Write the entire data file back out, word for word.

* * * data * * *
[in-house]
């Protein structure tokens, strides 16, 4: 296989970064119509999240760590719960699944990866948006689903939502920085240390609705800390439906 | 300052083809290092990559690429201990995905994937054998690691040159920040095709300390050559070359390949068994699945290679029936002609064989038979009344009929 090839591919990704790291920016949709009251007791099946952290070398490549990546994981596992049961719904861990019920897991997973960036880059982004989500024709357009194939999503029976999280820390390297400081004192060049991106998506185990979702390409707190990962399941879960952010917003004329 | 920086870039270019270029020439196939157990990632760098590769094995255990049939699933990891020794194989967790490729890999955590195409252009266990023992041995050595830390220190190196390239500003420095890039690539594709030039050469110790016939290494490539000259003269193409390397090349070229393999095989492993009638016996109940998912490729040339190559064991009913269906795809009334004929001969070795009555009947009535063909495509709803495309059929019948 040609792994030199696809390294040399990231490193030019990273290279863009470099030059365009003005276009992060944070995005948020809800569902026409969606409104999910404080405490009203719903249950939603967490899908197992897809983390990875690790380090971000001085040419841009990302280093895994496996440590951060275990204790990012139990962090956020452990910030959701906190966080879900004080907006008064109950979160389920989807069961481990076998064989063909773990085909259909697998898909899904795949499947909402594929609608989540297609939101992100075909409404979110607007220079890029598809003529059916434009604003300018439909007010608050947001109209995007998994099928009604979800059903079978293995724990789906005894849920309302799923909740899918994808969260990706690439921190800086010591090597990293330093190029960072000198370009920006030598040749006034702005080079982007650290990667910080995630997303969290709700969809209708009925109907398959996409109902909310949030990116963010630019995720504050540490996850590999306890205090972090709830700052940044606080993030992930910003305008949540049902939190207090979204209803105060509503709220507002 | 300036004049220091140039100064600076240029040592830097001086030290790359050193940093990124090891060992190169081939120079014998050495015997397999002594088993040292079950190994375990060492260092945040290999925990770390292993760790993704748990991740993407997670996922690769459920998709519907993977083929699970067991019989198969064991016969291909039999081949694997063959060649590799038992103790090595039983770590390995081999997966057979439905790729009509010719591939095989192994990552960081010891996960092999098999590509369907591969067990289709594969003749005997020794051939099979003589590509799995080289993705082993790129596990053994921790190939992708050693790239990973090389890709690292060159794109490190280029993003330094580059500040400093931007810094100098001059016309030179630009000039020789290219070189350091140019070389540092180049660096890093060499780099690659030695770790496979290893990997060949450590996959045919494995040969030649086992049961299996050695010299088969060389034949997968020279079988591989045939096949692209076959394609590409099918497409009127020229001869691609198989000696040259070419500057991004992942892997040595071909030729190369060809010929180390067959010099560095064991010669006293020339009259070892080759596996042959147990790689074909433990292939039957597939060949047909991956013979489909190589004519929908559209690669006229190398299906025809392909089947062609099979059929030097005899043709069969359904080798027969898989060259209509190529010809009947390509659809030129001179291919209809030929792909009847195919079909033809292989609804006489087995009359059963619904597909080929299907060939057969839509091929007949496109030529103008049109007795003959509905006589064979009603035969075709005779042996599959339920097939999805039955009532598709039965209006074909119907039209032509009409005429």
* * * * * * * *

[in-house]
């Protein structure tokens, strides 16, 4: 296989970064119509999240760590719960699944990866948006689903939502920085240390609705800390439906 | 300052083809290092990559690429201990995905994937054998690691040159920040095709300390050559070359390949068994699945290679029936002609064989038979009344009929 090839591919990704790291920016949709009251007791099946952290070398490549990546994981596992049961719904861990019920897991997973960036880059982004989500024709357009194939999503029976999280820390390297400081004192060049991106998506185990979702390409707190990962399941879960952010917003004329 | 920086870039270019270029020439196939157990990632760098590769094995255990049939699933990891020794194989967790490729890999955590195409252009266990023992041995050595830390220190190196390239500003420095890039690539594709030039050469110790016939290494490539000259003269193409390397090349070229393999095989492993009638016996109940998912490729040339190559064991009913269906795809009334004929001969070795009555009947009535063909495509709803495309059929019948 040609792994030199696809390294040399990231490193030019990273290279863009470099030059365009003005276009992060944070995005948020809800569902026409969606409104999910404080405490009203719903249950939603967490899908197992897809983390990875690790380090971000001085040419841009990302280093895994496996440590951060275990204790990012139990962090956020452990910030959701906190966080879900004080907006008064109950979160389920989807069961481990076998064989063909773990085909259909697998898909899904795949499947909402594929609608989540297609939101992100075909409404979110607007220079890029598809003529059916434009604003300018439909007010608050947001109209995007998994099928009604979800059903079978293995724990789906005894849920309302799923909740899918994808969260990706690439921190800086010591090597990293330093190029960072000198370009920006030598040749006034702005080079982007650290990667910080995630997303969290709700969809209708009925109907398959996409109902909310949030990116963010630019995720504050540490996850590999306890205090972090709830700052940044606080993030992930910003305008949540049902939190207090979204209803105060509503709220507002 | 300036004049220091140039100064600076240029040592830097001086030290790359050193940093990124090891060992190169081939120079014998050495015997397999002594088993040292079950190994375990060492260092945040290999925990770390292993760790993704748990991740993407997670996922690769459920998709519907993977083929699970067991019989198969064991016969291909039999081949694997063959060649590799038992103790090595039983770590390995081999997966057979439905790729009509010719591939095989192994990552960081010891996960092999098999590509369907591969067990289709594969003749005997020794051939099979003589590509799995080289993705082993790129596990053994921790190939992708050693790239990973090389890709690292060159794109490190280029993003330094580059500040400093931007810094100098001059016309030179630009000039020789290219070189350091140019070389540092180049660096890093060499780099690659030695770790496979290893990997060949450590996959045919494995040969030649086992049961299996050695010299088969060389034949997968020279079988591989045939096949692209076959394609590409099918497409009127020229001869691609198989000696040259070419500057991004992942892997040595071909030729190369060809010929180390067959010099560095064991010669006293020339009259070892080759596996042959147990790689074909433990292939039957597939060949047909991956013979489909190589004519929908559209690669006229190398299906025809392909089947062609099979059929030097005899043709069969359904080798027969898989060259209509190529010809009947390509659809030129001179291919209809030929792909009847195919079909033809292989609804006489087995009359059963619904597909080929299907060939057969839509091929007949496109030529103008049109007795003959509905006589064979009603035969075709005779042996599959339920097939999805039955009532598709039965209006074909119907039209032509009409005429």